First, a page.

Orcas Island Library invites the community to an engaging conversation with Dave “Spirit Wolf” Bodaly, a member of the Snuneymuxw (Snuh-NAY-mow) First Nation People and a renowned storyteller.
This free event takes place at the library in the Graves Reading Area on Friday, Nov. 22, at 6 p.m.
This event is in honor of National American Indian Heritage Month and is supported by the Friends of Orcas Island Library. The cedar is one of the most important Native American and First Nation Peoples plants. The Western red cedar tree itself is of great importance to the Salish Sea tribes. The hollowed-out logs of red cedar were used to make their imposing fishing and war canoes (which could be as long as 60 feet); cedar planks were used to build their homes and to carve their spectacular totem poles. Other important cultural artwork like wooden masks and bentwood boxes were (and are) made from cedarwood. They also made clothing, textiles and fine-grained basketry from cedar root fiber and shredded cedar bark. Cedar is commonly used as part of sweat lodge ceremonies and is also one of the herbs frequently included in medicine bundles and amulets. Cedar leaves and bark are used as medicinal plants in many tribes as well as ceremonial plants, used by many tribes as incense and purifying herb. Cedar is especially associated with prayer, healing, dreams and protection against disease. Many Salish tribes consider the cedar tree a symbol of generosity and providence and had special rituals regarding the felling of cedar trees.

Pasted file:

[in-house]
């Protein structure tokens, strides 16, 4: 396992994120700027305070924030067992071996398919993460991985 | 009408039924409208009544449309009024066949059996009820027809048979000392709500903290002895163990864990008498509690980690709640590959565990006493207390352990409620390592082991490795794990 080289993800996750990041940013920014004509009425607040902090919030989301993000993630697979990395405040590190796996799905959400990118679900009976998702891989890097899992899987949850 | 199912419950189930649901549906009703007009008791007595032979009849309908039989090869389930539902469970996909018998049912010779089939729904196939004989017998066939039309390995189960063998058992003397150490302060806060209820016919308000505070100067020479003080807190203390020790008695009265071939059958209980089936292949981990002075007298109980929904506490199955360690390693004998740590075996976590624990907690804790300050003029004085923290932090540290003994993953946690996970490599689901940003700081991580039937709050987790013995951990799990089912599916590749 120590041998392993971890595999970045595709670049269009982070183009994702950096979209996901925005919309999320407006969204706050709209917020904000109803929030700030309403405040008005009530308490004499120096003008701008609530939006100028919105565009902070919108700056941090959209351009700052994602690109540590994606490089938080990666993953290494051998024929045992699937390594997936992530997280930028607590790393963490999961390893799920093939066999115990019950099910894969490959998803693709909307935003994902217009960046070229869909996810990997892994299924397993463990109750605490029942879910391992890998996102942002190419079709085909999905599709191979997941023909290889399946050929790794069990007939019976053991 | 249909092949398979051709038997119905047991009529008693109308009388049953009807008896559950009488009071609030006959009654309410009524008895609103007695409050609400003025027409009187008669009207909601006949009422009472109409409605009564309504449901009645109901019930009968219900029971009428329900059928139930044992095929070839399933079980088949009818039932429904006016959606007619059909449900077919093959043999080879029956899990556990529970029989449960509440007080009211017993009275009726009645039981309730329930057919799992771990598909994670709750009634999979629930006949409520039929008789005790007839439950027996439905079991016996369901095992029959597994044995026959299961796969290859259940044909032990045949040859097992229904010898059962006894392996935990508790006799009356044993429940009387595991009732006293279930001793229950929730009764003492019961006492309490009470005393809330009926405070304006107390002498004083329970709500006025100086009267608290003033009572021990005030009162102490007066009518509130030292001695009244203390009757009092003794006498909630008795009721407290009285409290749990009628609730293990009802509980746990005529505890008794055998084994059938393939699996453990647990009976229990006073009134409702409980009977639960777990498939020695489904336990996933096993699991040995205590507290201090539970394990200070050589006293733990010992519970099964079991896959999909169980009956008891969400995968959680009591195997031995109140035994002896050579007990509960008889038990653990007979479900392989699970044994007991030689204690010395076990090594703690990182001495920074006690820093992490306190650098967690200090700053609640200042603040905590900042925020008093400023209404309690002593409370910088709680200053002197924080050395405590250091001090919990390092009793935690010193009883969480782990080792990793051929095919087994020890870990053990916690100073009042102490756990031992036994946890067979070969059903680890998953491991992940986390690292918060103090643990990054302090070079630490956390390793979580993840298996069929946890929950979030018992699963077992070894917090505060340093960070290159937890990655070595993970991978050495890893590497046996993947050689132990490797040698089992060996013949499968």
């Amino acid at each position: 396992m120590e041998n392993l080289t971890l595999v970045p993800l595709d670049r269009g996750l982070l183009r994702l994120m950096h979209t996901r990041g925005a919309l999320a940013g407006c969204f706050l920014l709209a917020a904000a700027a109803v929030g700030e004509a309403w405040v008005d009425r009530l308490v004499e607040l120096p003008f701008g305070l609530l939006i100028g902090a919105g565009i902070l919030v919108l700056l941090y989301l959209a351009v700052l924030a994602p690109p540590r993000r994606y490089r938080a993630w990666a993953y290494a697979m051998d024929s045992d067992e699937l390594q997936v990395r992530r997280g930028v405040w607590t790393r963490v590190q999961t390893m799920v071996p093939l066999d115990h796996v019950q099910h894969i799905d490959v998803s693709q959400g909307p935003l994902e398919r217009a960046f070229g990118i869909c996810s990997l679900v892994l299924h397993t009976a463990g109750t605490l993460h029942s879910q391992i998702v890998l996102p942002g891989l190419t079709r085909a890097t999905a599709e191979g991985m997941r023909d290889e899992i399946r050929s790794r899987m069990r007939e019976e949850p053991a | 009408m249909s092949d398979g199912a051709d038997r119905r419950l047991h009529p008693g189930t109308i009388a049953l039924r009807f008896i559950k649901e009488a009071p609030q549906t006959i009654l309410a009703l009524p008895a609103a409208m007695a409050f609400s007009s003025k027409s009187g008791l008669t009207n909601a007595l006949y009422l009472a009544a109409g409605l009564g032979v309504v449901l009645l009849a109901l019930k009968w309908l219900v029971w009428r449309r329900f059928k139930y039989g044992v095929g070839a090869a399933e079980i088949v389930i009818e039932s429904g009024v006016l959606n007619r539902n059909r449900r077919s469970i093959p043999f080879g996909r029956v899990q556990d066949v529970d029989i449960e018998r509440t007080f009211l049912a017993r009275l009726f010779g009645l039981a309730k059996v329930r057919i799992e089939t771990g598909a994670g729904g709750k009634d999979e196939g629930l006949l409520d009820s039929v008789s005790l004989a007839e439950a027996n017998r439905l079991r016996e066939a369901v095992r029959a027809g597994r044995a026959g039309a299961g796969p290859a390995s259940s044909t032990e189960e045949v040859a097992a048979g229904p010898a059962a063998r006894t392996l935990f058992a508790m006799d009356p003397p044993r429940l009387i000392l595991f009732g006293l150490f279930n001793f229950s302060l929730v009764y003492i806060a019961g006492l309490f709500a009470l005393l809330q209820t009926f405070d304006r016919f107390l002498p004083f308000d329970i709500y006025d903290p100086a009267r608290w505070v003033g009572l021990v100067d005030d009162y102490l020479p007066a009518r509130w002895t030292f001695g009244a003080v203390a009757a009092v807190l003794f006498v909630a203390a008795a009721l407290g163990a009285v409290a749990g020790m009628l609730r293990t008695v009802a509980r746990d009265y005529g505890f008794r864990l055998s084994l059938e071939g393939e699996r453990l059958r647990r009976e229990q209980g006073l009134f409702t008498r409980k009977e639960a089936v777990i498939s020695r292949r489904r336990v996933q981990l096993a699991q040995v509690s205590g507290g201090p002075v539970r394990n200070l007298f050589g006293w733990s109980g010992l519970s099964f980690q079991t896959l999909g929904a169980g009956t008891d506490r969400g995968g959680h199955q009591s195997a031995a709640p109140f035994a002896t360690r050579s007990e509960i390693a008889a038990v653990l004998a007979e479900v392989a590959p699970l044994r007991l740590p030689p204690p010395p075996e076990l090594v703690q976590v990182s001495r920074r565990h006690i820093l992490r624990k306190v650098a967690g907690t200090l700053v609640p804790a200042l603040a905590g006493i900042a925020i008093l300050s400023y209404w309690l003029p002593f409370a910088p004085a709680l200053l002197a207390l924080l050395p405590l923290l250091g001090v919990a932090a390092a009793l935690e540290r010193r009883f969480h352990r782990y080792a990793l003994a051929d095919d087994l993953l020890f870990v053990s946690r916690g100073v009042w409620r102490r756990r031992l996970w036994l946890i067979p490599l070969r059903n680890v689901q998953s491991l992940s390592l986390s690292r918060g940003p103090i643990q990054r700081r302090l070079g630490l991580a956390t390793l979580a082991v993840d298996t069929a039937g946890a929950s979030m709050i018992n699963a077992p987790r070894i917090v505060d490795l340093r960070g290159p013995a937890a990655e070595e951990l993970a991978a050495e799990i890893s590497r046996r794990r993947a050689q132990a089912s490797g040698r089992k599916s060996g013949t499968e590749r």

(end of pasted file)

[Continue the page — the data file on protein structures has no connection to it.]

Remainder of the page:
For more information, contact Mary Pugh, Programs Coordinator at firstname.lastname@example.org or call 360-376-4985.
To learn more about “Sacred Cedar” visit www.ancientpages.com/2018/01/06/cedar-sacred-tree-medicine-power-native-american-beliefs/.